• | Photograph

    Ruins at Manassas Junction, March 1862

    Numerous railroad hubs in the Confederacy became sites of repeated fighting, both large- and small-scale. Here, the ruins were the work of the Confederate Army as it abandoned its forward position in northern Virginia to protect Richmond.

  • | Photograph

    Railroad construction workers hammer track as a third watches

    African American laborers, free and contraband, worked for the Union Army to build and repair rail lines across the South. Note the bent and broken rails scattered in the background, signs of earlier destruction.

  • | Illustration

    Alfred R. Waud, "A Guerrilla", 1862

    When guerrillas attacked Union forces, the northern public was outraged. Confederate guerrillas and partisan rangers attacked the railroad and telegraph systems, opening up the war to civilians and exposing the remorseless nature of the national conflict. Their activities played a central role in the war.

  • | Photograph

    African American Laborers on the U.S. Military Railroad in Northern Virginia, c. 1862 or 1863

    From the beginning of the Civil War, African Americans worked on the railroads, transferring their labor to the Union cause.

  • | Illustration

    "Repairing Railroad, etc"

    The U.S. Military Railroads rebuilt the South?s railroads in the closing months of the war. African American railroad workers cut timber, broke rock, and hauled gravel for the grading. Their experience on the railroads as trackmen and laborers, as well as firemen and brakemen, continued after the war. In 1880 over 50 percent of all railroad workers in Virginia were black; in Pennsylvania, by contrast, railroad workers were almost uniformly white.

  • | Photograph

    Harper's Ferry and The Maryland Heights

    Harper's Ferry, an important railroad terminus at the confluence of the Potomac and Shenandoah Rivers, changed hands eight times during the Civil War. In this photograph, the landscape and the significance of the river valleys are particularly obvious.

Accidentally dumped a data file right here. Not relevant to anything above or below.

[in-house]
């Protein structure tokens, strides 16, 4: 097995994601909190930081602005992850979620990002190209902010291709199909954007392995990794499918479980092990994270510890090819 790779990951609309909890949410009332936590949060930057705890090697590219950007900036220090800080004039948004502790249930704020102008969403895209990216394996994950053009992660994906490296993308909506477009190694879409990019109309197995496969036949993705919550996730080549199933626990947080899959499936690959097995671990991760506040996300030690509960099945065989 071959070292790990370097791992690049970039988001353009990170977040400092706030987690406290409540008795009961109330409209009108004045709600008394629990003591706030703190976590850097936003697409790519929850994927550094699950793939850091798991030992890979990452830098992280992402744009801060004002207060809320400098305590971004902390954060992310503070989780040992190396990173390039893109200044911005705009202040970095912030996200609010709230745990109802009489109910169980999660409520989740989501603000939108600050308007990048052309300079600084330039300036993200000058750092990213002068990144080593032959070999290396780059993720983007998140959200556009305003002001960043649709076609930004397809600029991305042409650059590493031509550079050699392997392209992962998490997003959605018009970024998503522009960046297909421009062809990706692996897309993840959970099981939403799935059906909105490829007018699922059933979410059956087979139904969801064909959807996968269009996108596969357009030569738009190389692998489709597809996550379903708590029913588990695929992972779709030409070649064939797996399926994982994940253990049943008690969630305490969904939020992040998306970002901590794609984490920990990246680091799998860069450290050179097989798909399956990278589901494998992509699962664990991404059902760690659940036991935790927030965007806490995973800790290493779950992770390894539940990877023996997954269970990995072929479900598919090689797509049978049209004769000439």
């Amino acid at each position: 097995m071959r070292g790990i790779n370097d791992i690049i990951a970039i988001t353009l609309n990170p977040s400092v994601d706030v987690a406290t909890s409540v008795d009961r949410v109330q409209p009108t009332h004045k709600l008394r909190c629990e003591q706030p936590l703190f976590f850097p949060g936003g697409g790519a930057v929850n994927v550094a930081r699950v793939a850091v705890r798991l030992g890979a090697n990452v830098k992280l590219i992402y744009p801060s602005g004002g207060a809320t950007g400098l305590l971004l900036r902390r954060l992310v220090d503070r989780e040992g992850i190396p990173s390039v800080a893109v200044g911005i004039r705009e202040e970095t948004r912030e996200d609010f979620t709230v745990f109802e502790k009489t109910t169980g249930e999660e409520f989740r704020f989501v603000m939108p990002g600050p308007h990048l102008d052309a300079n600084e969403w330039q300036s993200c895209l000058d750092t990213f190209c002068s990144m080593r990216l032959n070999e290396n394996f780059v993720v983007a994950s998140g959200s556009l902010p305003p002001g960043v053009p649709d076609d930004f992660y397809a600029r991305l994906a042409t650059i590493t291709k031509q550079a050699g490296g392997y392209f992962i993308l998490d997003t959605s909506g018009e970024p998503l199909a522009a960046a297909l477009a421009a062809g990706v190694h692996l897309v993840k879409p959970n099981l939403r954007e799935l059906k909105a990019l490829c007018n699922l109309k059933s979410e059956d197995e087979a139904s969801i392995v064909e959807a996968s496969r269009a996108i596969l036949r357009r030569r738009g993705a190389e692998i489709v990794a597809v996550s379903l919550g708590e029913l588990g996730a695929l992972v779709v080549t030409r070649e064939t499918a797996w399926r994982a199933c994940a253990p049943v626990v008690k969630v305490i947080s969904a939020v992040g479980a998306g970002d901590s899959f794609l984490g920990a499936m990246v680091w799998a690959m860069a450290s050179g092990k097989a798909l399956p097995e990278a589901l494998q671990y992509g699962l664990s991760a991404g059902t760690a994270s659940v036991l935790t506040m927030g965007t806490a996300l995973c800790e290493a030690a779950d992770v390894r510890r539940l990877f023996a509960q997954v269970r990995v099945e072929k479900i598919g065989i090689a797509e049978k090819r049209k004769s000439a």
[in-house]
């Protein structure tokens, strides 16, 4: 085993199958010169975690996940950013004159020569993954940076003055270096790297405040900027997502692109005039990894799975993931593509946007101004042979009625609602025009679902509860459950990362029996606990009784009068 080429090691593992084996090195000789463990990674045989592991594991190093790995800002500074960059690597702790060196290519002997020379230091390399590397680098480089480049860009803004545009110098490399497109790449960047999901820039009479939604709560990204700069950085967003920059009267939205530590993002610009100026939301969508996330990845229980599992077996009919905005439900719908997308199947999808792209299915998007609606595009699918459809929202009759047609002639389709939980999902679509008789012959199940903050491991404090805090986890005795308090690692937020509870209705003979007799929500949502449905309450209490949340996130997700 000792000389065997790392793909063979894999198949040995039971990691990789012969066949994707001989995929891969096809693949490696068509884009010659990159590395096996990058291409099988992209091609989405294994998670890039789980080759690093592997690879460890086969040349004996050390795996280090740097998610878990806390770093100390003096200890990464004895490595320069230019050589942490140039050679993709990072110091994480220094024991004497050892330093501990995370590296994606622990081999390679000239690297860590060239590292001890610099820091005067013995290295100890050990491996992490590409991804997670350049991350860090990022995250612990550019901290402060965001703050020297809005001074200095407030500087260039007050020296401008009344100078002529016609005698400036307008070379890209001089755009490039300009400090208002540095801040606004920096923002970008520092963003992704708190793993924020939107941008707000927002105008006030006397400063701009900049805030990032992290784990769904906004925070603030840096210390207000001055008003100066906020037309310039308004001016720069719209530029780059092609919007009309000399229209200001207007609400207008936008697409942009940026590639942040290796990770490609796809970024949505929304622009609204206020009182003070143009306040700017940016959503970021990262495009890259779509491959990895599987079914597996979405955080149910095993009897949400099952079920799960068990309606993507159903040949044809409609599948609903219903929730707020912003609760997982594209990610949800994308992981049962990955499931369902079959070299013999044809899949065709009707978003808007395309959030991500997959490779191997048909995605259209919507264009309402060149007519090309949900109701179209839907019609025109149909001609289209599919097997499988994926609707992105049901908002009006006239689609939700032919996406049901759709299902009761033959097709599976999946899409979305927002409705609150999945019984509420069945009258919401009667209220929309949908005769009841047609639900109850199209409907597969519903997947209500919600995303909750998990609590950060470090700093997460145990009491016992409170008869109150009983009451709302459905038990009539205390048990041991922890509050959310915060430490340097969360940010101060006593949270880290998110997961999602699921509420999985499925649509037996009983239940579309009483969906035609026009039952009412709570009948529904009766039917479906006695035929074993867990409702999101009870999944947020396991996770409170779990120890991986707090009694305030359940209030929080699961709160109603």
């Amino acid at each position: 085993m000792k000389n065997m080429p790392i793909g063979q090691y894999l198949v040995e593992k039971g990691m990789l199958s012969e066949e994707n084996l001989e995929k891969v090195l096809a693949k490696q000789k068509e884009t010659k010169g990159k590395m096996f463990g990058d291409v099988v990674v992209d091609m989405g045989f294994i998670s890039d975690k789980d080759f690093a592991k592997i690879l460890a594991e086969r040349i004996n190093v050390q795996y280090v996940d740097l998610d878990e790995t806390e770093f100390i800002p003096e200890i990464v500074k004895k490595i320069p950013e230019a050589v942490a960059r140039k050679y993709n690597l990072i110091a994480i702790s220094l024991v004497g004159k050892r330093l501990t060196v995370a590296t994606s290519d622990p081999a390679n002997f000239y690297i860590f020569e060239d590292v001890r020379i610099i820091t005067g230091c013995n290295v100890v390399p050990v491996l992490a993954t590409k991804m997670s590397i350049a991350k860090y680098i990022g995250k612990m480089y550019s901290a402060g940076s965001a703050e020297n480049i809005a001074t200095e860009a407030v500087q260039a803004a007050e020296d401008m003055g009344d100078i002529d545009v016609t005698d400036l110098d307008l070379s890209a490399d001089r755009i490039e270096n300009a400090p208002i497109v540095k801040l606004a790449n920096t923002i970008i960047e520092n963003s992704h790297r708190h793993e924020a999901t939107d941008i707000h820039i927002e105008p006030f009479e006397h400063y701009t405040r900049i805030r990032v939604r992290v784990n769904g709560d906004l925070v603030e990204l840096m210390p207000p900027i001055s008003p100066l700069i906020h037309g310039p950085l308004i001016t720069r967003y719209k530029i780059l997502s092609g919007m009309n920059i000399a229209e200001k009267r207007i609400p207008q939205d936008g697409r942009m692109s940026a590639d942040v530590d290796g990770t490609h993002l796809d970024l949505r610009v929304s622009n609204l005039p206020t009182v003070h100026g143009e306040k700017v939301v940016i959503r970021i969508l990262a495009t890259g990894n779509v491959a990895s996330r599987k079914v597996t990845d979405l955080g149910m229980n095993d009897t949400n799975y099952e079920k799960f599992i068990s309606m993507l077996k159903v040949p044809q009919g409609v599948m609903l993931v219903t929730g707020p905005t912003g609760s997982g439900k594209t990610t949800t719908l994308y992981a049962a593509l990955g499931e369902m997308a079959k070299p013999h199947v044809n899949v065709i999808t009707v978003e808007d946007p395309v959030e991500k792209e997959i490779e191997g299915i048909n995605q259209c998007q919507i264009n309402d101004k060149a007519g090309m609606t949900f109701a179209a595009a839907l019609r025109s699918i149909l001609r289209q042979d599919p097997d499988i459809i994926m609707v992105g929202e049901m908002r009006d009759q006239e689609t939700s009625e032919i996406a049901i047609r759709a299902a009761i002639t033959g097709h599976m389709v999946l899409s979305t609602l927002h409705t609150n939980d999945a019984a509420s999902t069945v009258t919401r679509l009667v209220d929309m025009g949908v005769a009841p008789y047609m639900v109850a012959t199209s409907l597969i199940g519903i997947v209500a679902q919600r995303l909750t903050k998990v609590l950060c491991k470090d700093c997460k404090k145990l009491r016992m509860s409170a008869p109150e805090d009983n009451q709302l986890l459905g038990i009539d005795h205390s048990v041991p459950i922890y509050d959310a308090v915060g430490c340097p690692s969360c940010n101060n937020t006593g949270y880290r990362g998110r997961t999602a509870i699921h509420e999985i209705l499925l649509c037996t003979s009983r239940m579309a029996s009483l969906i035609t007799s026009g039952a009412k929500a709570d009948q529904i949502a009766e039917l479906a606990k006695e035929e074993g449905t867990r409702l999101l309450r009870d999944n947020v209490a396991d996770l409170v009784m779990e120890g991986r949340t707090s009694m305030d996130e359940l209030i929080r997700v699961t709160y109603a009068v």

• | Photograph

    'The ruse of the whistles - the guarded track, Corinth, Mississippi, 1862'

  • | Illustration

    Keywords appearing in all Union officers? correspondence in the 1862 Peninsular Campaign

    Keywords appearing in all Union officers? correspondence in the 1862 Peninsular Campaign; the larger the word, the more often it appeared in their writings. Compiled from U.S. War Department, The War of the Rebellion: A Compilation of the Official Records of the Union and Confederate Armies (Gettysburg, Pa.: National Historical Society, c. 1971?1972), Vol. 11 (Part III), 1?384. (Voyeur Tools [copyright 2009] Steffan Sinclair and Geoffrey Rockwell, v. 1.0; graph by Trevor Munoz and the author [September 2009]. This image was generated using Wordle, under a Creative Commons Attribution 3.0 License.)

  • | Photograph

    Savage?s Station, headquarters of General George B. McClellan, June 27, 1862

    McClellan used the Richmond & York River Railroad to position his massive Army of the Potomac just a few miles from Richmond.

  • | Photograph

    Contrabands at Cumberland Landing, Virginia, May 1862

    In the Peninsular Campaign, Federal forces encountered thousands former slaves who sought freedom and work in the Union army camps. Even if slaves fled slavery, their status was unclear in the first year of the war. In July 1862 Congress declared such refugees from slavery ?forever and henceforth free.?